Iraq’s supreme court rejects appeal contesting election results

Final results announced by Iraq’s electoral commission had confirmed Shia cleric Muqtada al-Sadr secured 73 out of Parliament’s 329 seats.

The election results were challenged by the Fatah Alliance, which secured 17 seats in October’s parliamentary vote — down from 48 in the last elections.

Iraq’s top court has rejected an appeal filed by Iran-backed factions contesting the results of the country’s parliamentary elections held in October.

The development on Monday marked another boost for an influential Shia cleric who had been confirmed as the winner of the vote. 

The appeal was submitted by Hadi al-Ameri, head of a pro-Iran coalition that lost seats in the October 10 vote.

Final results announced by Iraq’s electoral commission had confirmed Shia cleric Muqtada al-Sadr secured 73 out of Parliament’s 329 seats.,51910265.html

The results also confirmed that the faction known as the Fatah Alliance, which represents the Shia paramilitary group known as the Popular Mobilisation Forces, secured 17 seats — down from 48 in the last elections.

The Federal Supreme Court had not ratified the election results, pending the appeal filed earlier this month by al-Ameri, who heads the Fatah Coalition. 

Monday’s verdict read out by Judge Jassim Mohammed rejecting the lawsuit is final and cannot be appealed. The lawsuit had cited alleged technical and legal violations.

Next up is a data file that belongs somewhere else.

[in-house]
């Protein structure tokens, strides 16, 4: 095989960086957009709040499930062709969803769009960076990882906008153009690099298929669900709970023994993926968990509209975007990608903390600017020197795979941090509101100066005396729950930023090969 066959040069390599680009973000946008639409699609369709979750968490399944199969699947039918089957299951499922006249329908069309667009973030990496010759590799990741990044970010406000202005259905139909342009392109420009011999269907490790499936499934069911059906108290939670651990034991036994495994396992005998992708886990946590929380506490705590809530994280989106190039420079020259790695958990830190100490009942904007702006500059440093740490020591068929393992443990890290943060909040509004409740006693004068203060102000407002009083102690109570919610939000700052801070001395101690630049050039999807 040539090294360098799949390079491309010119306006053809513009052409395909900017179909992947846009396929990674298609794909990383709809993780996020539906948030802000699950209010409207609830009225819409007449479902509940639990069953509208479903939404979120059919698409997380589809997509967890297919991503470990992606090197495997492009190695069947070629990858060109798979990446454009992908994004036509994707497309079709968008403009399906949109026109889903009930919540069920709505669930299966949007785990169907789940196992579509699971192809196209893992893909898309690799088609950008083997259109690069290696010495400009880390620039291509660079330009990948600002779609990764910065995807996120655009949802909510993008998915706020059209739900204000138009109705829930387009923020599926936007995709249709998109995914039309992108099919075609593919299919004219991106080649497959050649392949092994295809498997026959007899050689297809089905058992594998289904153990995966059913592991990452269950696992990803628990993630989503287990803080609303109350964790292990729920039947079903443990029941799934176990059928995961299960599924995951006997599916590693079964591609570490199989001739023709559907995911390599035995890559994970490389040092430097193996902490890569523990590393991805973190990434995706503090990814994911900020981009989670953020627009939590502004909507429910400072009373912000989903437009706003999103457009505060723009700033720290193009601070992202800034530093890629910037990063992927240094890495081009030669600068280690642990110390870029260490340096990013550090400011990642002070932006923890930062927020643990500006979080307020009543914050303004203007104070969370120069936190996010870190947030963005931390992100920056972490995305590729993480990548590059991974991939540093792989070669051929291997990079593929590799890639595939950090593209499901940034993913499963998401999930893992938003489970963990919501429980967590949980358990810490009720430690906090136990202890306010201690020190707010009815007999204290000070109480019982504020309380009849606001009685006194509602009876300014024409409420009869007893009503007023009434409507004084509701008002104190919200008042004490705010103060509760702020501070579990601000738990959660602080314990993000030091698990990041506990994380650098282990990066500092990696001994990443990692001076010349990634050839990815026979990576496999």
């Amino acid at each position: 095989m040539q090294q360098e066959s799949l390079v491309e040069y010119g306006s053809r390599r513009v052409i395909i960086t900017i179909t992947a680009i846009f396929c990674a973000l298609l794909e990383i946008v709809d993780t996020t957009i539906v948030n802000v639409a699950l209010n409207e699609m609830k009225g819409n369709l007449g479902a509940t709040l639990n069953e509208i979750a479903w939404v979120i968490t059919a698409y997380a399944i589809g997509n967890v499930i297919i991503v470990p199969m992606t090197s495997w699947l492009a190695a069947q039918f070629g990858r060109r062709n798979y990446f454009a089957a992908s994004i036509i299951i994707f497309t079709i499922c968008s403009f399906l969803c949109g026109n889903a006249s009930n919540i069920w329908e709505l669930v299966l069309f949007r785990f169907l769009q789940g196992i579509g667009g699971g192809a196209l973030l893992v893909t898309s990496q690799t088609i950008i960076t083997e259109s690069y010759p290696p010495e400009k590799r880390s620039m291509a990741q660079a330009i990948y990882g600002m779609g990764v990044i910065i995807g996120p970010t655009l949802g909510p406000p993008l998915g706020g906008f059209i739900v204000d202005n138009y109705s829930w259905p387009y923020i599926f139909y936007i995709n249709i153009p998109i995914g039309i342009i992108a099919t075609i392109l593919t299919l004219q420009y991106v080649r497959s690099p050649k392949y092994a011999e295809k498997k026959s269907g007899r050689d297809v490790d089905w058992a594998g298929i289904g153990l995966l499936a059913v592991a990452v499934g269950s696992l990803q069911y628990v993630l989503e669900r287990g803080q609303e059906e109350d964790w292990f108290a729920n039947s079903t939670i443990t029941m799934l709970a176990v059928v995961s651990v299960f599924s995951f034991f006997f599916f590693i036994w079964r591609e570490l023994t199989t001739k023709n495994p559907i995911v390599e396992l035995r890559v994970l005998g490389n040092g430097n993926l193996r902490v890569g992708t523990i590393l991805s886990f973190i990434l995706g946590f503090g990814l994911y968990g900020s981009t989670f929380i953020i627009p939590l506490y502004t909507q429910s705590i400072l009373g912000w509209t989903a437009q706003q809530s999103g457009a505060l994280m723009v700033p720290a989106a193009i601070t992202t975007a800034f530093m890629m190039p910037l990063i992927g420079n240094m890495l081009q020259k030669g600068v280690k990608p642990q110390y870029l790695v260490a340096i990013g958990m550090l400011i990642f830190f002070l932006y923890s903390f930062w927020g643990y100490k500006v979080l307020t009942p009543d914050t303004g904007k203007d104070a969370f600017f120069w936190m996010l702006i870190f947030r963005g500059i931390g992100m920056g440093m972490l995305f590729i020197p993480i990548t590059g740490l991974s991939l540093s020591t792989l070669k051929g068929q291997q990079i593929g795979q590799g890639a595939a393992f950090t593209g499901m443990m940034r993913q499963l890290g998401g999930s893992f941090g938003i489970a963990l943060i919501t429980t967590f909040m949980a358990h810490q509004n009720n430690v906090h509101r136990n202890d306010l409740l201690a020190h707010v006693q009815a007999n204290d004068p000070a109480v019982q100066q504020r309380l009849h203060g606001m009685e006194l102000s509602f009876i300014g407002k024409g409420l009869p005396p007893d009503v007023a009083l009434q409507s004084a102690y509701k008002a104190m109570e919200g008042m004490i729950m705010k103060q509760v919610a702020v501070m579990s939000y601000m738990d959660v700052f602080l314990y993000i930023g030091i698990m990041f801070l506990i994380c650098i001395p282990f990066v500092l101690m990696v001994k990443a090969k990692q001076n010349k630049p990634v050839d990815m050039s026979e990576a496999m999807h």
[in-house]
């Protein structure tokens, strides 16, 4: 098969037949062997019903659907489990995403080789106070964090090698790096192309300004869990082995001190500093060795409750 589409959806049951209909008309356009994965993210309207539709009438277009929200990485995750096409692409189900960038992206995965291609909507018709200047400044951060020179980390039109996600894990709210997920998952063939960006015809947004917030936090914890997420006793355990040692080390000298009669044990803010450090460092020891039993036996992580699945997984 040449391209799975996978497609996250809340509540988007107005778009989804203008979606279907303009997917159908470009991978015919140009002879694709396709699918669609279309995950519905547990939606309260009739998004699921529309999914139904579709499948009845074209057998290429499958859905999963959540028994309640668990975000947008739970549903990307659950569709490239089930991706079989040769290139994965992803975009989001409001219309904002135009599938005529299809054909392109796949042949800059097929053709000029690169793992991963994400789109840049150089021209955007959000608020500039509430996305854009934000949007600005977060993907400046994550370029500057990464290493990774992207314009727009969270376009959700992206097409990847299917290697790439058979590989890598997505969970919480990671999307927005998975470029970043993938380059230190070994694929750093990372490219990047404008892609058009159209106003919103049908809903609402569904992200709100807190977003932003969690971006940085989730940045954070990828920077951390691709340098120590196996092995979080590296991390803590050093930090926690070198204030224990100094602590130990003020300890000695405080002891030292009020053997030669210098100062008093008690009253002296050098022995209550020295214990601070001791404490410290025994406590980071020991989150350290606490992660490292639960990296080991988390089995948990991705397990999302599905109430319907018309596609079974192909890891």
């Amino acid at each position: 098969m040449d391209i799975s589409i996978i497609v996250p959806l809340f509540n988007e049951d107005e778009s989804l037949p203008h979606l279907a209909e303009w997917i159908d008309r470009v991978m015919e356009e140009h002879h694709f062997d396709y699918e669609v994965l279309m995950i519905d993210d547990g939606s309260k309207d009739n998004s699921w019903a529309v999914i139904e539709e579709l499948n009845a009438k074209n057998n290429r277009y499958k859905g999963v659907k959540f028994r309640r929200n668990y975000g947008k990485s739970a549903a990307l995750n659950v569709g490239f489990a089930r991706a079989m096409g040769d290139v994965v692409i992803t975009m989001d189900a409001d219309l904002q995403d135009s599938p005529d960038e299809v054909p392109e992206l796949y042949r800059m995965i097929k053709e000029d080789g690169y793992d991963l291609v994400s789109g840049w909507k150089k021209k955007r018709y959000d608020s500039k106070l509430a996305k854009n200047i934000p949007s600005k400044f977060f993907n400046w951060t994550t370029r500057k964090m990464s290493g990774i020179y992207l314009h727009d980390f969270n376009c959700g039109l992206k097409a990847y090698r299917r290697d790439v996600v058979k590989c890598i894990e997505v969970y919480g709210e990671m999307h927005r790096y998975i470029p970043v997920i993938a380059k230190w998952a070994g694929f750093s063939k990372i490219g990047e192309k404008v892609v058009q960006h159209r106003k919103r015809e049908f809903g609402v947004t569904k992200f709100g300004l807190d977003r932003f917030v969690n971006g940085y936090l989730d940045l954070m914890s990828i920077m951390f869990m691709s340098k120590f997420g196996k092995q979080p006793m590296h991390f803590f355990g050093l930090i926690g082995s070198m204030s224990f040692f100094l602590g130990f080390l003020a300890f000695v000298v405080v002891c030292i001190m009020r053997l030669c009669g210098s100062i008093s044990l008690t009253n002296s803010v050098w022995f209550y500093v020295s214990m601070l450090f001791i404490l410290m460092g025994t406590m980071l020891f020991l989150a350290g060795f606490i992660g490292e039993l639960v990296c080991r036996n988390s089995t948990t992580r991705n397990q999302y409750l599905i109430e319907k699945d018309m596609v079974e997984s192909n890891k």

Protest in Baghdad

Earlier Monday, hundreds of protesters closed entrances to Baghdad’s heavily fortified Green Zone, in anticipation of the court’s decision. Military forces fanned out across the area and set up checkpoints in the city. 

The Green Zone hosts most foreign diplomatic missions, including the US Embassy.

There were no immediate reports of violence or clashes.

Following the vote, supporters of Iran-aligned militias had pitched tents near the Green Zone in an ongoing sit-in, rejecting election results and threatening violence.

The United States, the UN Security Council and others have praised the October 10 election, which was mostly violence-free and without major technical glitches.,51908519.html

But unsubstantiated claims of voter fraud have cast a shadow over the vote. The standoff with the militia supporters has also increasing tensions among rival Shia factions that could reflect on the street and threaten Iraq’s newfound relative stability.

The election was held months ahead of schedule in response to mass protests in late 2019, which saw tens of thousands in Baghdad and predominantly Shia southern provinces rally against endemic corruption, poor services and unemployment. 

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